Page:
Scientists who are members of a new energy materials-related science center based at Berkeley Lab have solved a mystery that could lead to gains in efficiency for organic solar cells.
Chiral nematic liquid crystals are an emerging class of lasing devices that are poised to shape how lasers are used in the future. New work on how to select band-edge modes in these devices, which determine the lasing energy, may shine light on how lasers of the future will be tuned, and researchers have demonstrated a technique that allows the laser to electrically switch emission between the long- and short-wavelength edges of the photonic bandgap. They report their work this week in Applied Physics Letters.
Rutgers scientists have found the "Legos of life" - four core chemical structures that can be stacked together to build the myriad proteins inside every organism - after smashing and dissecting nearly 10,000 proteins to understand their component parts. The four building blocks make energy available for humans and all other living organisms, according to a study published online today in the Proceedings of the National Academy of Sciences.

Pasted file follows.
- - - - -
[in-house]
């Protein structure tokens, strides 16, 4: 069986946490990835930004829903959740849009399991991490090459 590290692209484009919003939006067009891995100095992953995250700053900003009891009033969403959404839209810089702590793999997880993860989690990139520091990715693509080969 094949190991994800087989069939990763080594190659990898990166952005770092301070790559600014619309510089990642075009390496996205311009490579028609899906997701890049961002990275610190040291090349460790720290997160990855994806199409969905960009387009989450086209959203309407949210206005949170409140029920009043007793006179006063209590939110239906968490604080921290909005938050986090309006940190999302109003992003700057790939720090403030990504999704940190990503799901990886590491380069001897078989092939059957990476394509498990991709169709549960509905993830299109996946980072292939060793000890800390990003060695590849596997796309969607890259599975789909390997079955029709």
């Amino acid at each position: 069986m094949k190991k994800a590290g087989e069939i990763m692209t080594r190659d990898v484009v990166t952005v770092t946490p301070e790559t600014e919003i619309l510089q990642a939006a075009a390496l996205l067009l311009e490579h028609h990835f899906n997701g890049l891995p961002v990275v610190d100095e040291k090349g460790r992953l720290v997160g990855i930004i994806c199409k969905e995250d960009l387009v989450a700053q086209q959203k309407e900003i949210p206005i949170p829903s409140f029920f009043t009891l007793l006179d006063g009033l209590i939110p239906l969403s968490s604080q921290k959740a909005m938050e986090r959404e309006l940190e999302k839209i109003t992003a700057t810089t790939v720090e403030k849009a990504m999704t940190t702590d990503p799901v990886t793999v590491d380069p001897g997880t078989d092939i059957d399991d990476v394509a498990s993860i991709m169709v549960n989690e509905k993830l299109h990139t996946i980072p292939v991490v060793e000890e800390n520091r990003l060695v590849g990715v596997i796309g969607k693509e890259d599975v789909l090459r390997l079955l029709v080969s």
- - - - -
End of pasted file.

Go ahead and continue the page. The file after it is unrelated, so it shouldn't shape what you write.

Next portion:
University of Washington researchers have published the first major assessment of small hydropower dams around the world -- including their potential for growth -- and highlight the incredibly variability in how dams of varying sizes are categorized, regulated and studied.
A team led by the Department of Energy's Oak Ridge National Laboratory has uncovered how certain soil microbes cope in a phosphorus-poor environment to survive in a tropical ecosystem. Their novel approach could be applied in other ecosystems to study various nutrient limitations and inform agriculture and terrestrial biosphere modeling.
Researchers at Berkeley Lab discovered that a form of perovskite, one of the hottest materials in solar research due to its high conversion efficiency, works surprisingly well as a stable and photoactive semiconductor material that can be reversibly switched between a transparent state and a non-transparent state, without degrading its electronic properties.